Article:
The APS provides on-line materials related to learning to perform crystallographic analysis from powder diffraction.
- An Introduction to Crystallography
- A series of lectures and handout notes given by Dr. Cora Lind for her Chem 4980/6850/8850: X-ray Crystallography course at the University of Toledo (Ohio). These lectures introduce concepts in crystallography, such as the lattice, symmetry, single-crystal and powder diffraction, crystal structure determination and refinement.
- Getting Started with Rietveld
- A Flash movie presentation reviewing background concepts needed for Rietveld analysis and introducing how the Rietveld method works.
- Space Groups: A primer on topics significant for powder diffraction
- A Flash movie presentation discussing space group naming, subgroup transforms and their importance in phase transformations, and how space groups are input to GSAS, as well as common errors made in settings.
- A Casual Introduction to Least-squares Fitting: A [mostly] descriptive approach
- A non-rigorous introduction to linear algebra, linear and non-linear least squares and related concepts.
GSAS-II is an open-source Python package appropriate for all types of crystallographic studies, from simple materials through macromolecules, using both powder and single-crystal diffraction and with both x-ray and neutron probes. GSAS-II handles all the steps in diffraction analysis, including data reduction, peak analysis, indexing, Pawley fits, small-angle scattering fits, and structure solution in addition to structure refinement. It can be used with large collections of related datasets for repeated (sequential) refinements and for parametric fitting to these results.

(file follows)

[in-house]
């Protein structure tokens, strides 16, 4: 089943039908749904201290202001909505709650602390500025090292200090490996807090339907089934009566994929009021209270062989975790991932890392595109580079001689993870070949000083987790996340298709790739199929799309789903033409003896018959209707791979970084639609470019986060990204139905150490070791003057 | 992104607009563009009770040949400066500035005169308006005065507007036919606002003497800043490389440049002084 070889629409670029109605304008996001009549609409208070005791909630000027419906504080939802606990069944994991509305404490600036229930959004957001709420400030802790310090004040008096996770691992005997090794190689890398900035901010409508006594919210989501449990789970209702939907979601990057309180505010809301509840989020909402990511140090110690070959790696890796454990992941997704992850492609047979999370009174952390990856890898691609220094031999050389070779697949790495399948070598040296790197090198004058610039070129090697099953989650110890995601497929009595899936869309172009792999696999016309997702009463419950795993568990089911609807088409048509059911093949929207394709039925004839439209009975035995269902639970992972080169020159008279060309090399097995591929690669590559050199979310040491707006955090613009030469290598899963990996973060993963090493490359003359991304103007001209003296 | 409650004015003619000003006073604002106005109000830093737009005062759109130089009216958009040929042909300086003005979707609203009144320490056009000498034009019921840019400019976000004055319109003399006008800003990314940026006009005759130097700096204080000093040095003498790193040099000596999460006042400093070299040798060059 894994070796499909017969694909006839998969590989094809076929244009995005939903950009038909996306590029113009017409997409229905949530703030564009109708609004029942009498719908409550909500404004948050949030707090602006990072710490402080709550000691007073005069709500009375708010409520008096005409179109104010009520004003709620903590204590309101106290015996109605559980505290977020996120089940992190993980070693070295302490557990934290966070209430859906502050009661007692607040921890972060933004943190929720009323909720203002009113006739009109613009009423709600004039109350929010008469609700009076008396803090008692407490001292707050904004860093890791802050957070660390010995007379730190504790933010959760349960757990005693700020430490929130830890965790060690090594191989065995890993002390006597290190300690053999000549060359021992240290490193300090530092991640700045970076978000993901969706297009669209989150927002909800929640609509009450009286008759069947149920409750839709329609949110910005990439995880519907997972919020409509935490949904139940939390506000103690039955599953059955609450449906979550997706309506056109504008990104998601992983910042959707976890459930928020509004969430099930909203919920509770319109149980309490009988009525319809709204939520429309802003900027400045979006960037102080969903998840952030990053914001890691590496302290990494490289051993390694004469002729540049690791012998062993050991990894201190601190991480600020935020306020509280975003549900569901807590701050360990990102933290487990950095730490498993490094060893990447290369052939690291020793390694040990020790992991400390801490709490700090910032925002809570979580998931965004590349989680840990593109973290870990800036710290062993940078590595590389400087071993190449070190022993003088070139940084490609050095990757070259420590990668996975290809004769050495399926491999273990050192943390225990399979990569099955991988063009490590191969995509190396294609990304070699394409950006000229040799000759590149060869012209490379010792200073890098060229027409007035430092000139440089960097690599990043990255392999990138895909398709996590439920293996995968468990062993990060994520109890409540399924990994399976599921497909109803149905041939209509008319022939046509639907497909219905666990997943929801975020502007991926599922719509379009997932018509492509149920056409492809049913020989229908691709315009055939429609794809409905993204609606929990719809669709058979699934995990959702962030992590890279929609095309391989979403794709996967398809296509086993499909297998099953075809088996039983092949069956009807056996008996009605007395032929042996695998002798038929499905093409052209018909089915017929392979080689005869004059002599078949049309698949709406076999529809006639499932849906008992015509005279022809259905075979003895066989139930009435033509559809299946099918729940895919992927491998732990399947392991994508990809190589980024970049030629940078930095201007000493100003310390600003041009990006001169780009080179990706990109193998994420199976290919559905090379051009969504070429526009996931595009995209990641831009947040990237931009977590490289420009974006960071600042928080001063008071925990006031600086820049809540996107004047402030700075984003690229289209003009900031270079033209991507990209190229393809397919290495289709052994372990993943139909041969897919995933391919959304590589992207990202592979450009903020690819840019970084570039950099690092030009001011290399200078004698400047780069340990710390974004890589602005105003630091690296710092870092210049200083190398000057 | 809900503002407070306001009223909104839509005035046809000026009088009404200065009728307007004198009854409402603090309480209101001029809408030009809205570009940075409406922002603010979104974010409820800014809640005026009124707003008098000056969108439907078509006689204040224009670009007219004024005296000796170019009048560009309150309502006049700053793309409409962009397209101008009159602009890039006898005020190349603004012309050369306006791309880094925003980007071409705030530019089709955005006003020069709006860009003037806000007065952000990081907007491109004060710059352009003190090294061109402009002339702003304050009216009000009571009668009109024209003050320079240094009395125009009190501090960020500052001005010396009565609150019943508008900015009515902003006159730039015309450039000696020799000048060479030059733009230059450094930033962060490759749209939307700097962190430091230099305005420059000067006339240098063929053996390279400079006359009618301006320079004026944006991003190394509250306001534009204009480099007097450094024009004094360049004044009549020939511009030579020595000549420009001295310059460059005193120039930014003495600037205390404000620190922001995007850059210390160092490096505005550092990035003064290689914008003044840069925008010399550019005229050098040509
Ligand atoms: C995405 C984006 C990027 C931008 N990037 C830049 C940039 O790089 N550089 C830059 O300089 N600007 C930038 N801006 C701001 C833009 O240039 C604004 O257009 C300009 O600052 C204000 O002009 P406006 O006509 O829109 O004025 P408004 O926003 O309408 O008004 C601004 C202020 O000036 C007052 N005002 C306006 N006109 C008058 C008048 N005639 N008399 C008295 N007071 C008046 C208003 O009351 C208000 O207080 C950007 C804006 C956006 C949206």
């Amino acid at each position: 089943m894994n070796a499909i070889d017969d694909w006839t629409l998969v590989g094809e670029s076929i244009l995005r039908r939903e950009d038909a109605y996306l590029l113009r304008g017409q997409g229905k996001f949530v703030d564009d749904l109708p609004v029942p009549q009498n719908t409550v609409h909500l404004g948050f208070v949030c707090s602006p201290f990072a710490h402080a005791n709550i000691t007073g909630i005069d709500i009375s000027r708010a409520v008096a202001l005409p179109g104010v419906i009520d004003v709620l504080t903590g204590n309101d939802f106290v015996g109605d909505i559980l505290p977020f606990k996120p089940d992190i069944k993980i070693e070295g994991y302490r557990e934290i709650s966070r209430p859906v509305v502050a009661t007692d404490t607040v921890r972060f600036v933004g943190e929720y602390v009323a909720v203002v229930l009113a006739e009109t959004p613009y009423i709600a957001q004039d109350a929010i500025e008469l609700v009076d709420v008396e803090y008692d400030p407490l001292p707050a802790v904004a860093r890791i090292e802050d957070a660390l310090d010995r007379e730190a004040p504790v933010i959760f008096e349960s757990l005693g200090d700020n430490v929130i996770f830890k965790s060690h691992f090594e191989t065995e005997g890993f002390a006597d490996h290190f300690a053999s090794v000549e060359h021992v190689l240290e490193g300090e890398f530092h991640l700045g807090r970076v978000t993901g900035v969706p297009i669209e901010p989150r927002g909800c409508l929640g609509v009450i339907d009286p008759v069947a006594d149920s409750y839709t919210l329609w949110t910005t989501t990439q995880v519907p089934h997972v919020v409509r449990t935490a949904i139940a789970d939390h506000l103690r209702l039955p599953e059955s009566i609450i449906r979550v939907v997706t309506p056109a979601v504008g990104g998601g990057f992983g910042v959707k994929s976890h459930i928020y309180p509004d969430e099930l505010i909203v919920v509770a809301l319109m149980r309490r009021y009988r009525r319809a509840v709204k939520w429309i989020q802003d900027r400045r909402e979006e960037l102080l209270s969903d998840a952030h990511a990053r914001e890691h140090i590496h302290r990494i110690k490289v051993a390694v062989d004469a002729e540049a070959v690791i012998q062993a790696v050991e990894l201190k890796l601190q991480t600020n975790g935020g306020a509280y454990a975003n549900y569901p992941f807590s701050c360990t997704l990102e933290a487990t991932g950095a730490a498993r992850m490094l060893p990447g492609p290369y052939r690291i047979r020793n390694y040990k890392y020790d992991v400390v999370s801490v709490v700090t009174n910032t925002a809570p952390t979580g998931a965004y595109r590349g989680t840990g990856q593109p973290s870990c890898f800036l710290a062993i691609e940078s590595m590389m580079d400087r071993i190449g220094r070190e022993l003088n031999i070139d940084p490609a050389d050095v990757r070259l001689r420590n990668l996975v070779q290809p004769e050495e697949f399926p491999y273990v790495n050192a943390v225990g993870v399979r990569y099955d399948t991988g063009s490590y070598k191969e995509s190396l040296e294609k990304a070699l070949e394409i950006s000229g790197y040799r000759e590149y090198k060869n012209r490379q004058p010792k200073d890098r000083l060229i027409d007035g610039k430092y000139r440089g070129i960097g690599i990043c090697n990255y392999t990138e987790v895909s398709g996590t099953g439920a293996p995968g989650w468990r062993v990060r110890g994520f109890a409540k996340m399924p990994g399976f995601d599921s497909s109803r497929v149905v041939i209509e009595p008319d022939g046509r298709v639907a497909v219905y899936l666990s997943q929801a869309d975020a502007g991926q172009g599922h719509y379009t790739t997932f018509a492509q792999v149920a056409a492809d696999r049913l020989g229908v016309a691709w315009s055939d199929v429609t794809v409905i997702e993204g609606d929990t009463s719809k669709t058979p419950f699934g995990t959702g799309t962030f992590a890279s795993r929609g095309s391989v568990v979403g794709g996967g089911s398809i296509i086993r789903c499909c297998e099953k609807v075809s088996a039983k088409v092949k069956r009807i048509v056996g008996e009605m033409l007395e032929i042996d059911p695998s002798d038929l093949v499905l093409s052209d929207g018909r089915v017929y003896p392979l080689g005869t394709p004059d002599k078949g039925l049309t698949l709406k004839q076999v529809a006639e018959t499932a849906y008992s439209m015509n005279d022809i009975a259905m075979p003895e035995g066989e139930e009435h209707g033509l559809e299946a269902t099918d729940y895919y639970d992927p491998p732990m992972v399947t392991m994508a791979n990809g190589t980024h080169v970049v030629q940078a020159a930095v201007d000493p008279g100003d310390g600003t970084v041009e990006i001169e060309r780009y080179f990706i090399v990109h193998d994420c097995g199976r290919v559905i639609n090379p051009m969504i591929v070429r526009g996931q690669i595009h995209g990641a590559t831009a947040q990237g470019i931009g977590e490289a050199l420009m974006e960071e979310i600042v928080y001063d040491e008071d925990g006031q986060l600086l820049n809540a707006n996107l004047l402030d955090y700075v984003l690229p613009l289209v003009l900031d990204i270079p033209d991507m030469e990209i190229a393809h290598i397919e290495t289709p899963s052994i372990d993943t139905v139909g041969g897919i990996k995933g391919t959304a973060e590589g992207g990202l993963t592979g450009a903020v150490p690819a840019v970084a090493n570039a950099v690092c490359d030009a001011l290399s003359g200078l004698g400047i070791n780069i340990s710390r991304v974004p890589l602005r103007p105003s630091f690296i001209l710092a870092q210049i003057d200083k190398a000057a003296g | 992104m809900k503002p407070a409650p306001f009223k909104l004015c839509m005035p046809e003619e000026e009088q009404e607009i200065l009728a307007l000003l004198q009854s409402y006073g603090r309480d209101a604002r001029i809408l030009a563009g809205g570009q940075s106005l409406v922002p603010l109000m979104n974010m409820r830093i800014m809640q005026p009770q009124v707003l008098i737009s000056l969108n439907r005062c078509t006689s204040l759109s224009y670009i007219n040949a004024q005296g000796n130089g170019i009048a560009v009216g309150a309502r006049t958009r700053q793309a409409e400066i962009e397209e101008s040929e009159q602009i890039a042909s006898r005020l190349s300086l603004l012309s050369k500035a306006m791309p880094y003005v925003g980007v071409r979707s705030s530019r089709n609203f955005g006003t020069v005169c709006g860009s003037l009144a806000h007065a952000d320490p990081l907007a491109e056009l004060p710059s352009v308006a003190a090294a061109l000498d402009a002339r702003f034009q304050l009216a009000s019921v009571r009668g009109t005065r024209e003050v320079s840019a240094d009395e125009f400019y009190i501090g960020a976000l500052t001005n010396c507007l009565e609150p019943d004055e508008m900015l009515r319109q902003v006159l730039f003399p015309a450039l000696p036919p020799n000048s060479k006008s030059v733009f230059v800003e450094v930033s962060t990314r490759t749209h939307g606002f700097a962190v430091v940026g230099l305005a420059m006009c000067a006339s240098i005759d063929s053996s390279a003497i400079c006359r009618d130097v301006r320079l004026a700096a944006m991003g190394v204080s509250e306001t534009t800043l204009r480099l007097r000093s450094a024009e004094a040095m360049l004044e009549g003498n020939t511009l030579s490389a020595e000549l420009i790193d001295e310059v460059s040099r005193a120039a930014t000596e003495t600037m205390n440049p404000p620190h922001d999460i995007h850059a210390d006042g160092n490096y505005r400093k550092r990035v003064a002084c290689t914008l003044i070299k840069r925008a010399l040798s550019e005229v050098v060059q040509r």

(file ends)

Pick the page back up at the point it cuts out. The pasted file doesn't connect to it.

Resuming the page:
- GSAS-II home page
- The home page provides information for downloading and installing GSAS-II, citation information, how to report bugs, how to join the mailing list, etc.
- Tutorials for learning GSAS-II
- The best way to learn to use GSAS-II is to work through some of the 20+ tutorials.
GSAS is an older crystallographic refinement program and EXPGUI is a graphical user interface for GSAS. These two programs are no longer being developed or supported. Users are encouraged to use GSAS-II instead. The educational material here is of value for learning the basics of Rietveld refinement.
- EXPGUI home page
- Information on downloading and installing GSAS and EXPGUI can be found here.
- An Overview of GSAS and EXPGUI
- An introduction to the GSAS software for Rietveld analysis and the EXPGUI interface to GSAS, presenting some history and an overview of functionality, concentration on the organization and features of the graphical user interface.
- GSAS/EXPGUI demo: CW Neutron Alumina Example
- A movie/web demo that steps through a simple, but complete fit to a set of constant wavelength neutron diffraction data using EXPGUI as an interface to GSAS.
- GSAS Parameters & Controls What to Refine when? (Refinement Recipes)
- A 90 minute Flash movie talk that presents GSAS controls and refinable parameters. Particular emphasis is made on profile terms.
- Le Bail Intensity Extraction
- The Le Bail method optimize a fit to powder diffraction data treating reflection intensities as arbitrary. This presentation is a Flash movie lecture that introduces the Le Bail method, explains why it can be valuable and discusses tools and strategies for Le Bail fits with GSAS.
- Judging quality: Catching common refinement problems
- A Flash movie presentation that presents how to judge quality of Rietveld fits.
- Combined Rietveld Refinements: Where 1+1 can be > 2